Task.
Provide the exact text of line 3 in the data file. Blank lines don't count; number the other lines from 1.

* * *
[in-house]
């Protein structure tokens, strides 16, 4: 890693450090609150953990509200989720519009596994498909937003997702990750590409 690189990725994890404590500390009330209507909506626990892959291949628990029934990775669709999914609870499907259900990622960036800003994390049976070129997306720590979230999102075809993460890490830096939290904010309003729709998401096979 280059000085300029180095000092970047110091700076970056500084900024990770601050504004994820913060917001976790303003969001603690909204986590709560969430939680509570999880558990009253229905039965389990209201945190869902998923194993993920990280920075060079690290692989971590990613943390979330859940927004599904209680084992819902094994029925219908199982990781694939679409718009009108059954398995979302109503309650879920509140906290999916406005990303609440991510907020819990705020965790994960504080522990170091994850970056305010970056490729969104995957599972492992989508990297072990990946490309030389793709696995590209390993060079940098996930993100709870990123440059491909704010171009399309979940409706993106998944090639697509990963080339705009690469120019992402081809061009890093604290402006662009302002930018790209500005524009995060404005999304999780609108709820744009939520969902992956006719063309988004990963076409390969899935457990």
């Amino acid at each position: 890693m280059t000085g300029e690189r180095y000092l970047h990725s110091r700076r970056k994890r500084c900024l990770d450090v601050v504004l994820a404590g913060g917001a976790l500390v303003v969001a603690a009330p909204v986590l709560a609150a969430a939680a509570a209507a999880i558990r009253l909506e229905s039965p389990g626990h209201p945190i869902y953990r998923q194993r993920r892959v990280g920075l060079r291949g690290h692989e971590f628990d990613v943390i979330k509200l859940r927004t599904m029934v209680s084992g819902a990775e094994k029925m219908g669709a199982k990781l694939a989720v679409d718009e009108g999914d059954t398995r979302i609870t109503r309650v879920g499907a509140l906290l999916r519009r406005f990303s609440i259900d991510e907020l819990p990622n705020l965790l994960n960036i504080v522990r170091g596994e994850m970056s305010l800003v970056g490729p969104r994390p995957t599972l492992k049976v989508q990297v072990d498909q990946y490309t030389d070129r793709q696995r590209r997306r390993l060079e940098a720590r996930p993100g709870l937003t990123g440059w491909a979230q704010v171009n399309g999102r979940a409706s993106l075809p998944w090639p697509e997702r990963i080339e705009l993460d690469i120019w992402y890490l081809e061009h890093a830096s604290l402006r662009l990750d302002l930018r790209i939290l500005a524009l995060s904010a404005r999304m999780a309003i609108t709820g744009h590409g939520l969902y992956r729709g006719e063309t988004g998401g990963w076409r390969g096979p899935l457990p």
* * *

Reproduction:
């Amino acid at each position: 890693m280059t000085g300029e690189r180095y000092l970047h990725s110091r700076r970056k994890r500084c900024l990770d450090v601050v504004l994820a404590g913060g917001a976790l500390v303003v969001a603690a009330p909204v986590l709560a609150a969430a939680a509570a209507a999880i558990r009253l909506e229905s039965p389990g626990h209201p945190i869902y953990r998923q194993r993920r892959v990280g920075l060079r291949g690290h692989e971590f628990d990613v943390i979330k509200l859940r927004t599904m029934v209680s084992g819902a990775e094994k029925m219908g669709a199982k990781l694939a989720v679409d718009e009108g999914d059954t398995r979302i609870t109503r309650v879920g499907a509140l906290l999916r519009r406005f990303s609440i259900d991510e907020l819990p990622n705020l965790l994960n960036i504080v522990r170091g596994e994850m970056s305010l800003v970056g490729p969104r994390p995957t599972l492992k049976v989508q990297v072990d498909q990946y490309t030389d070129r793709q696995r590209r997306r390993l060079e940098a720590r996930p993100g709870l937003t990123g440059w491909a979230q704010v171009n399309g999102r979940a409706s993106l075809p998944w090639p697509e997702r990963i080339e705009l993460d690469i120019w992402y890490l081809e061009h890093a830096s604290l402006r662009l990750d302002l930018r790209i939290l500005a524009l995060s904010a404005r999304m999780a309003i609108t709820g744009h590409g939520l969902y992956r729709g006719e063309t988004g998401g990963w076409r390969g096979p899935l457990p």